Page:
Tuesday, December 26, 2006

The Evolution of Eyes Revisited

St. Jude researchers have identified gene Six3 as having a critical regulating role in the development of the eye lens in embryos. Six3, a transcription factor, is one of a network of such factors involved in regulating the development of eyes in vertebrates. Six3 activates another gene known as Pax6. Pax6 is believed to coordinate the functions of a group of genes working together to form the lens of an eye. As one researcher put it: "it puts the Six3 gene at the top of the genetic cascade that controls the development of the lens."

In Wilber and the Misunderstanding of Evolution arguments of well known evolutionists are presented which heroically destroy strawmen. Note this quote of Berra.

"Creationists [Wilber again?] frequently make the specious argument that an eye (or ear, wing, lung, etc.) could not have evolved because the intermediate stages would be imperfect and therefore not functional. They miss the point that a structure need not be in a final form to confer an advantage. Some vision is better than none. . . Eyes did not arise suddenly from nothing. They evolved gradually over hundreds of millions of years by incremental improvements over previous models...."

The incremental argument is familiar. Observing its application to actual developmental processes is not nearly so common. What were intermediate stages in the evolution of the regulatory cascade that includes the Six3 gene, the Pax6 gene and others? Of what advantage is a partially formed Six3 gene? Pax6 gene? How did a complex of regulatory elements evolve gradually? Why is it that defenders of mainstream theories spend their time attacking wind mills rather than addressing relevant biological systems?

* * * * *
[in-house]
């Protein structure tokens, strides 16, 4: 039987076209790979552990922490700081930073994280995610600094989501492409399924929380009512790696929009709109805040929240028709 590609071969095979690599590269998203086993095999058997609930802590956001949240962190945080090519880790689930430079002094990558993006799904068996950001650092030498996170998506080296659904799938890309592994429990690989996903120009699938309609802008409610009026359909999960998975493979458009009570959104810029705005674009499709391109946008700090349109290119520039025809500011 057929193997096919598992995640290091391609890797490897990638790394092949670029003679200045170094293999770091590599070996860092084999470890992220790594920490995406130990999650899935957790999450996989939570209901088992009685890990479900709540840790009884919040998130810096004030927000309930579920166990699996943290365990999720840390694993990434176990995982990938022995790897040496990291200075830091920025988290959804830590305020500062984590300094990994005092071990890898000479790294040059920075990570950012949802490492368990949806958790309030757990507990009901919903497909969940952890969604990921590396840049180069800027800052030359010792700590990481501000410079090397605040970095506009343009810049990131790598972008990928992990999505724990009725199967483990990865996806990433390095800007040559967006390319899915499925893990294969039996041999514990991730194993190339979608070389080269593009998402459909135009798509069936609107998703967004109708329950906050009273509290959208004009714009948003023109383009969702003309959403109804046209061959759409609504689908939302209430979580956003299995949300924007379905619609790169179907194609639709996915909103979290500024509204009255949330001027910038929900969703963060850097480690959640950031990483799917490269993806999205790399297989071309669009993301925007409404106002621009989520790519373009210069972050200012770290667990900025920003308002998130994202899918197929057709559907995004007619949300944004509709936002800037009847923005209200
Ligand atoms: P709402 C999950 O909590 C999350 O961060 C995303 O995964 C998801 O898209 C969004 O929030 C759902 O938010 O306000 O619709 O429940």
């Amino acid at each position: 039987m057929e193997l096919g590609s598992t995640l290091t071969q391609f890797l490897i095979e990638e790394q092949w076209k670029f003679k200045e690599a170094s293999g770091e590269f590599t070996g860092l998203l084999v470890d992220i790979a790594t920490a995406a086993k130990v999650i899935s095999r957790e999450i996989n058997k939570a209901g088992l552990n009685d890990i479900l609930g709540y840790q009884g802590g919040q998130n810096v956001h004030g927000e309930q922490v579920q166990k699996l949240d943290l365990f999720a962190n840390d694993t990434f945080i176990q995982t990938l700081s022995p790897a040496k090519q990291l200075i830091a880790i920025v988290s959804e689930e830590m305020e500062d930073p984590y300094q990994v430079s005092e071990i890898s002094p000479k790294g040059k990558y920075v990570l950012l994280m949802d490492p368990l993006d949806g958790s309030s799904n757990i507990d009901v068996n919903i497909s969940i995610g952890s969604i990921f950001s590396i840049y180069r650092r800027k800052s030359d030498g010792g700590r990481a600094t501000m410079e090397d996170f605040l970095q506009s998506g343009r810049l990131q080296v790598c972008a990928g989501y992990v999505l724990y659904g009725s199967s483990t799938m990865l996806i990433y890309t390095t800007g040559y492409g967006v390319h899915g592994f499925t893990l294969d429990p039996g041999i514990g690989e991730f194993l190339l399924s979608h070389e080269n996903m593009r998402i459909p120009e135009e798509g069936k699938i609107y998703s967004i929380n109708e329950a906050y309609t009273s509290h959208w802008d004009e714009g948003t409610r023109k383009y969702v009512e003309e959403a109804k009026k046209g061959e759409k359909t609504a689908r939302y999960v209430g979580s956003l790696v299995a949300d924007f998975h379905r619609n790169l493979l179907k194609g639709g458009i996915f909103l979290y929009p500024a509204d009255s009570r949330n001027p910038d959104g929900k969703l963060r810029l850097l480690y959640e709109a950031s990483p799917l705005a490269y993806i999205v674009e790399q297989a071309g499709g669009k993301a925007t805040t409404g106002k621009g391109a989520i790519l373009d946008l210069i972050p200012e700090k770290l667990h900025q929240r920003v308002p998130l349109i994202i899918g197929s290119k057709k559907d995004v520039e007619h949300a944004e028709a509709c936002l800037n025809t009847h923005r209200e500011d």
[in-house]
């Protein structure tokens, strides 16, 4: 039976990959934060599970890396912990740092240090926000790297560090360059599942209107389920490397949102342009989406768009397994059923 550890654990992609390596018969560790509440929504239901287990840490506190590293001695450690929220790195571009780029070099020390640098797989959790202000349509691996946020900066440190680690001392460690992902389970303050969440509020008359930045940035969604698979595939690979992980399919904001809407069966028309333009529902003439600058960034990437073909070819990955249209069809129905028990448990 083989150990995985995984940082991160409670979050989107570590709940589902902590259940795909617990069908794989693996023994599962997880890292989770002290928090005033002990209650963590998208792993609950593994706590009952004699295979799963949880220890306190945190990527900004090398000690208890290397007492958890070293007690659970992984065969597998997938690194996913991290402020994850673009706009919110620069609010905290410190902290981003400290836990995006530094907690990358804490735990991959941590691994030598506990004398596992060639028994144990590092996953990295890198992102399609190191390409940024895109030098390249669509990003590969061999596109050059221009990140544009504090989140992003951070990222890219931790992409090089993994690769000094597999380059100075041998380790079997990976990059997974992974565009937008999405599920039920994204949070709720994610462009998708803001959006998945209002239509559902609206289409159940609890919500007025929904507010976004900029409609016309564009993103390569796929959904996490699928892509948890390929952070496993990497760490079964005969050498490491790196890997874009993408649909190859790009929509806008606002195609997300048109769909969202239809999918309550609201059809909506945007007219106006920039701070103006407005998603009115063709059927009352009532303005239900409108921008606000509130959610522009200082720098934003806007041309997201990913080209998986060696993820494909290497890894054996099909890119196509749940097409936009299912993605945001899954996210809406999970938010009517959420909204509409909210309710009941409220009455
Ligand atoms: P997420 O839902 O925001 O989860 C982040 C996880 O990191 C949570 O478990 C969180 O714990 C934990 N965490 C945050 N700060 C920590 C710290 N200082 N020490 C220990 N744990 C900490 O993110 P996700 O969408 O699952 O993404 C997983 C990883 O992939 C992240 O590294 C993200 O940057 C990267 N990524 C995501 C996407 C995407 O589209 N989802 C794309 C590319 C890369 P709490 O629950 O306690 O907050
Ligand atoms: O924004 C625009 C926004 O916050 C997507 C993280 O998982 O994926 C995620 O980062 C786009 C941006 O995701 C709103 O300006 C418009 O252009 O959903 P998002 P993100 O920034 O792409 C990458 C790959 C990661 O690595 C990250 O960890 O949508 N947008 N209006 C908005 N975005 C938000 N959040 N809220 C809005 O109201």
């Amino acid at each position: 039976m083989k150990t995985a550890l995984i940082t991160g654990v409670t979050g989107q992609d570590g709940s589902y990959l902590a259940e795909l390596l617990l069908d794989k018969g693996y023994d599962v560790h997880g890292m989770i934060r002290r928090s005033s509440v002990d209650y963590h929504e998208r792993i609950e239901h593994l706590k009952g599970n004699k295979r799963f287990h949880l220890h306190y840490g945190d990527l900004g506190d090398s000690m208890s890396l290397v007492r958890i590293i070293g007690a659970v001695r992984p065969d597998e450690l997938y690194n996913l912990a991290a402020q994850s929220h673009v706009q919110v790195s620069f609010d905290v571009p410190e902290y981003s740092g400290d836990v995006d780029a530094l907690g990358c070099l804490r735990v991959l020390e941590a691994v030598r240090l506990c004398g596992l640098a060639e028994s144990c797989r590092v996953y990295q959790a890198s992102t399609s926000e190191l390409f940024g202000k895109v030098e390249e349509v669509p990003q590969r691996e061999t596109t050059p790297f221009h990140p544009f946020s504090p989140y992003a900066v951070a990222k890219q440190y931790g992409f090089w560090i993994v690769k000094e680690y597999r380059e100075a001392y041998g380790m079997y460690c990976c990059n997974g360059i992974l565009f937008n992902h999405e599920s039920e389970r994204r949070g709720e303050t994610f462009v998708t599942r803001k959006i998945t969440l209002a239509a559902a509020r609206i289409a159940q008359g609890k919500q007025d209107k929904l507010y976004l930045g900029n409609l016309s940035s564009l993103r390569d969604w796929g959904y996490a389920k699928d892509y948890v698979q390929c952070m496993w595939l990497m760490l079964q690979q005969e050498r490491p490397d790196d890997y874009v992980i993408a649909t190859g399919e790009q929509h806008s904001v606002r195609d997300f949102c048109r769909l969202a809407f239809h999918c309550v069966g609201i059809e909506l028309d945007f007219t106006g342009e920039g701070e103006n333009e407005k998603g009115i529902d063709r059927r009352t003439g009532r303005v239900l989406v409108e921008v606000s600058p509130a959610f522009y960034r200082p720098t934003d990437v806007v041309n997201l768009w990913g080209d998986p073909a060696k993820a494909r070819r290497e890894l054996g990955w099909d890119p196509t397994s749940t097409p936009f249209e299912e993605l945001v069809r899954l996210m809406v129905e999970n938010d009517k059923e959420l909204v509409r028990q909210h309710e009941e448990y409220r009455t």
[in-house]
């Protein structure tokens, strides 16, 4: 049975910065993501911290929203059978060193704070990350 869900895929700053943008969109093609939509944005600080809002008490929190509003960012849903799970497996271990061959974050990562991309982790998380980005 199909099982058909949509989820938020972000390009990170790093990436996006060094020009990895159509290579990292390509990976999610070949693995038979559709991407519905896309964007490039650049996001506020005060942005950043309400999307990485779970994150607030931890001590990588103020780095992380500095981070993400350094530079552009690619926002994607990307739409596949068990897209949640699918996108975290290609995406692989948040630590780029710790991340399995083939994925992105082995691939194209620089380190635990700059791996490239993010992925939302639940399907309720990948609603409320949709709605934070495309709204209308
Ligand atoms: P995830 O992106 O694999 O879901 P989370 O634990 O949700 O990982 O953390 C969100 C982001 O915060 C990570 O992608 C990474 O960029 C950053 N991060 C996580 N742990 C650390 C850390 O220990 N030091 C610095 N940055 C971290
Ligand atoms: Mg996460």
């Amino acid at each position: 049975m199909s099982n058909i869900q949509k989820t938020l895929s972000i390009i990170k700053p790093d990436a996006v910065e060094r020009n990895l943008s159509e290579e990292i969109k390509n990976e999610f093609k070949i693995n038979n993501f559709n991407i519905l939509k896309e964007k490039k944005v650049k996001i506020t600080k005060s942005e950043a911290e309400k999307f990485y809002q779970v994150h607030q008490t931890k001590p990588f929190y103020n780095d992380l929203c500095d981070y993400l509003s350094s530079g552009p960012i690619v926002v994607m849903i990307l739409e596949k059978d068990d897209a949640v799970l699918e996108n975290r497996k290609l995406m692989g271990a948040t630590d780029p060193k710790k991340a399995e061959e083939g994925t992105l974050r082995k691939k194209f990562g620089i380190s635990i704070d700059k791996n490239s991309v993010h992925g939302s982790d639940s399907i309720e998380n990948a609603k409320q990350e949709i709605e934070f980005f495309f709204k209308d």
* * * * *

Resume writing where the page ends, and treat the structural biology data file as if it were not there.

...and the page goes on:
9 Comments:

At 9:38 AM, Blogger umbjm said...

Nathan, you quoted:
"They miss the point that a structure need not be in a final form to confer an advantage."

This is true. Below, you conflate structures with genes.

"The incremental argument is familiar. Observing its application to actual developmental processes is not nearly so common."

It's incredibly common if you bother to read the primary literature.

"What were intermediate stages in the evolution of the regulatory cascade that includes the Six3 gene, the Pax6 gene and others?"

The Drosophila primary literature demonstrates the same cascades in less complex form. This is obvious even by reading the OMIM entries for the Six and Pax genes. Hint: The Drosophila genes don't have numbers at the end.

"Of what advantage is a partially formed Six3 gene?"

Nice straw man, Nathan. No one is claiming that there ever was a "partially formed Six3 gene." The multiple Six loci arose by duplication, so there's no evidence whatsoever that they were ever "partially formed."

"Pax6 gene?"

The same. Why do the mammalian numbers go up to 6, while flies have only one?

"How did a complex of regulatory elements evolve gradually?"

Duplication, Nathan.

"Why is it that defenders of mainstream theories spend their time attacking wind mills rather than addressing relevant biological systems?"

Unlike you, they do address relevant biological systems, Nathan. The evolutionary history of Hox genes is a well-studied subject that won't ever be covered in a St. Jude press release.